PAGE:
7“Nangsi” “Bhyam” and “Bhyahi” are respectively the singular, dual and plural inflexion forms of Apadanam (Ablative case). Ablative case endings are added to a term from which anything is meant to be fallen or dislodged, or from which any fear is apprehended.
8“Nahi” “Us,” and “Am” are respectively the singular, dual, and plural inflexion forms of the Sashti (possessive case). Sashthi implies possession, ownership relationship, or prominence of one among many.
9-10“Unga,” “Usa,” and “Sup” are respectively the singular, dual, and plural inflexion-forms of the Adhikaranam (locative case). Adhikaranam implies the location of a thing in another substance, and its inflexions are added to terms signifying that something is contained in them, or denoting agents under the protec-tion of some body. Ablative case endings are added to terms which signify objects that are either coveted or disliked, as well as to those used in combination with the prefixes Pari, Apa, and Am, or in connection with the terms Itara (other) and those which denote the names of the quarters of the heaven. The objective case endings are added to terms used in combination with ‘‘Ena.” as well as to the objects of a verb.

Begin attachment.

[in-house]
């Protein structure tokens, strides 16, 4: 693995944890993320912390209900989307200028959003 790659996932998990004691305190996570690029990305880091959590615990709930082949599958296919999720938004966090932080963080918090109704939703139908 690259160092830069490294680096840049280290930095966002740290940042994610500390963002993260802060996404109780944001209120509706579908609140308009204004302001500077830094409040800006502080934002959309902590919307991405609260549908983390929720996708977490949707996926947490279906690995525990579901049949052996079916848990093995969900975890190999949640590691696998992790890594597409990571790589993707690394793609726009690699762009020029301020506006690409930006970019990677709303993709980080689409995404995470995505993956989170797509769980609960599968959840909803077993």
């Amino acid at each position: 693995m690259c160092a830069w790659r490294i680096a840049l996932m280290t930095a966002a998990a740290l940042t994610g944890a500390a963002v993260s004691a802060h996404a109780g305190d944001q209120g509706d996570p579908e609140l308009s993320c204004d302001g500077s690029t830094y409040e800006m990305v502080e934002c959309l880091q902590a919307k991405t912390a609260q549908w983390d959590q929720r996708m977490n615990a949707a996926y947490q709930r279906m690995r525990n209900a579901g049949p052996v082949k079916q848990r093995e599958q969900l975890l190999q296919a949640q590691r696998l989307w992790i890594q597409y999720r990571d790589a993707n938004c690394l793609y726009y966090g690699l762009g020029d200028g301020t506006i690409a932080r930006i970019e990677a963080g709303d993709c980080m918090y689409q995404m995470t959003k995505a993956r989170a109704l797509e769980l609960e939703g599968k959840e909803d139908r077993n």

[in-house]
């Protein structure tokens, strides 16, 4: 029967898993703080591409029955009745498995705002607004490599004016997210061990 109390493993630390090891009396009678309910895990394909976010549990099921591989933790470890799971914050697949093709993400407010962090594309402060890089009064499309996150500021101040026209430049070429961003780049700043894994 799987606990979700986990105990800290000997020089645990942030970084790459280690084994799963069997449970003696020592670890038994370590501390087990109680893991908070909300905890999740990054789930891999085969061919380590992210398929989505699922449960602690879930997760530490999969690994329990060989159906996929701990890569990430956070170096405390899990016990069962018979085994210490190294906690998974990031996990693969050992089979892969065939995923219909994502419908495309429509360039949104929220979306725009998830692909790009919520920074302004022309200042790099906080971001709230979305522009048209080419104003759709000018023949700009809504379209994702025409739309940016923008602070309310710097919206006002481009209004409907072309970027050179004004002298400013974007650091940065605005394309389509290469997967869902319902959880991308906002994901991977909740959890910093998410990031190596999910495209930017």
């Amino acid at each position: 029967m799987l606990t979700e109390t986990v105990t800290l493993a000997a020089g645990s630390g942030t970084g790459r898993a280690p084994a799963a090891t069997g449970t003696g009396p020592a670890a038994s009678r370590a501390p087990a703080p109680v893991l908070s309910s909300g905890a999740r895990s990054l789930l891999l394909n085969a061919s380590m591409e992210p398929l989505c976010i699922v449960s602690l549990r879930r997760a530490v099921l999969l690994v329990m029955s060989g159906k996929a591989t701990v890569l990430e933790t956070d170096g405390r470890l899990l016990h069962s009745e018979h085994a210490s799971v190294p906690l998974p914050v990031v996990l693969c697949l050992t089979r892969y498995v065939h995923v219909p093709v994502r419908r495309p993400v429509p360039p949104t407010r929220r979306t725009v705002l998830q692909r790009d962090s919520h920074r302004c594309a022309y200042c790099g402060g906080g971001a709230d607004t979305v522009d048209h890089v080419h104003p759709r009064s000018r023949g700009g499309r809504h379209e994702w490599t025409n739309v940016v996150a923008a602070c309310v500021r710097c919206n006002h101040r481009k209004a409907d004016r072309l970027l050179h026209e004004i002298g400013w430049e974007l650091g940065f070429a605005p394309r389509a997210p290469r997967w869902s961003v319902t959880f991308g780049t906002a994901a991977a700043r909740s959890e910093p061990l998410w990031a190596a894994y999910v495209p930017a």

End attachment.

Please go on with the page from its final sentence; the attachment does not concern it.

11-12Terms which are used in connection with the terms. Saha (with), Hina (without) or are coupled with the prefixed “Anu,” “Pari,” “Prati” always have the objective case-endings. Likewise, adverbs and terms denoting road are always used with the objective inflexions. Terms implying attempt at going or efforts of locomotion may either, have the objective or dative case-endings. The object of the verb “Mans,” implying an act of light or disrespectful comparison, gets the dative inflexion, if it denotes an inanimate object; denoting an animate object, or a sentient creature, it retains its all objective inflexion.